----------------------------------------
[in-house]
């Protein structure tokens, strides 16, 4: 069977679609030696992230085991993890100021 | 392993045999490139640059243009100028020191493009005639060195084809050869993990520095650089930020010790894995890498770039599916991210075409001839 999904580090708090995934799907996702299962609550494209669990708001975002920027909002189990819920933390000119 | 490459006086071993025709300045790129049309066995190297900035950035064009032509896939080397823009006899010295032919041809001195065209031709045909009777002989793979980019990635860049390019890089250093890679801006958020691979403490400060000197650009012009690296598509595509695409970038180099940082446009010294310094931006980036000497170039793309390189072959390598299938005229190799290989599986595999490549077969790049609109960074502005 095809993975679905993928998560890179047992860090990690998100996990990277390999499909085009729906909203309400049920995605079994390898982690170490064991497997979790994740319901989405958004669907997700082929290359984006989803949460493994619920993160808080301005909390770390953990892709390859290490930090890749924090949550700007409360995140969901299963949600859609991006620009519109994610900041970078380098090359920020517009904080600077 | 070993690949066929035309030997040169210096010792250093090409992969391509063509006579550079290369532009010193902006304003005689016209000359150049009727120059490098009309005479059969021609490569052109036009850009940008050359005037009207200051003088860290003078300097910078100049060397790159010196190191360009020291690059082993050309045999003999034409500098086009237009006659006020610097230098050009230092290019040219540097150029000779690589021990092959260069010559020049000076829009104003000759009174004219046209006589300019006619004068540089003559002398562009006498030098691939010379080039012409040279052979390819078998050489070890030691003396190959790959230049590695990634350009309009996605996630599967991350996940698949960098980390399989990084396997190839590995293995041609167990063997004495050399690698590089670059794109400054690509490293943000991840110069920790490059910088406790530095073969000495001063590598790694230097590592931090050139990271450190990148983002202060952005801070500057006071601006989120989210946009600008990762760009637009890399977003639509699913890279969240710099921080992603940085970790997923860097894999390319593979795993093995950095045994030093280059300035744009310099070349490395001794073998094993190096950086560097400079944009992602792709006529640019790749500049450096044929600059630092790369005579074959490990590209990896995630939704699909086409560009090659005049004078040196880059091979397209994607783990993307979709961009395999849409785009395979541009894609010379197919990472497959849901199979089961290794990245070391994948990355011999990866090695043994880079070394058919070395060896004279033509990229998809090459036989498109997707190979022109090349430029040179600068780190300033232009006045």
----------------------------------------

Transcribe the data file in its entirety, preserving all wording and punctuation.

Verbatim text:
[in-house]
């Protein structure tokens, strides 16, 4: 069977679609030696992230085991993890100021 | 392993045999490139640059243009100028020191493009005639060195084809050869993990520095650089930020010790894995890498770039599916991210075409001839 999904580090708090995934799907996702299962609550494209669990708001975002920027909002189990819920933390000119 | 490459006086071993025709300045790129049309066995190297900035950035064009032509896939080397823009006899010295032919041809001195065209031709045909009777002989793979980019990635860049390019890089250093890679801006958020691979403490400060000197650009012009690296598509595509695409970038180099940082446009010294310094931006980036000497170039793309390189072959390598299938005229190799290989599986595999490549077969790049609109960074502005 095809993975679905993928998560890179047992860090990690998100996990990277390999499909085009729906909203309400049920995605079994390898982690170490064991497997979790994740319901989405958004669907997700082929290359984006989803949460493994619920993160808080301005909390770390953990892709390859290490930090890749924090949550700007409360995140969901299963949600859609991006620009519109994610900041970078380098090359920020517009904080600077 | 070993690949066929035309030997040169210096010792250093090409992969391509063509006579550079290369532009010193902006304003005689016209000359150049009727120059490098009309005479059969021609490569052109036009850009940008050359005037009207200051003088860290003078300097910078100049060397790159010196190191360009020291690059082993050309045999003999034409500098086009237009006659006020610097230098050009230092290019040219540097150029000779690589021990092959260069010559020049000076829009104003000759009174004219046209006589300019006619004068540089003559002398562009006498030098691939010379080039012409040279052979390819078998050489070890030691003396190959790959230049590695990634350009309009996605996630599967991350996940698949960098980390399989990084396997190839590995293995041609167990063997004495050399690698590089670059794109400054690509490293943000991840110069920790490059910088406790530095073969000495001063590598790694230097590592931090050139990271450190990148983002202060952005801070500057006071601006989120989210946009600008990762760009637009890399977003639509699913890279969240710099921080992603940085970790997923860097894999390319593979795993093995950095045994030093280059300035744009310099070349490395001794073998094993190096950086560097400079944009992602792709006529640019790749500049450096044929600059630092790369005579074959490990590209990896995630939704699909086409560009090659005049004078040196880059091979397209994607783990993307979709961009395999849409785009395979541009894609010379197919990472497959849901199979089961290794990245070391994948990355011999990866090695043994880079070394058919070395060896004279033509990229998809090459036989498109997707190979022109090349430029040179600068780190300033232009006045």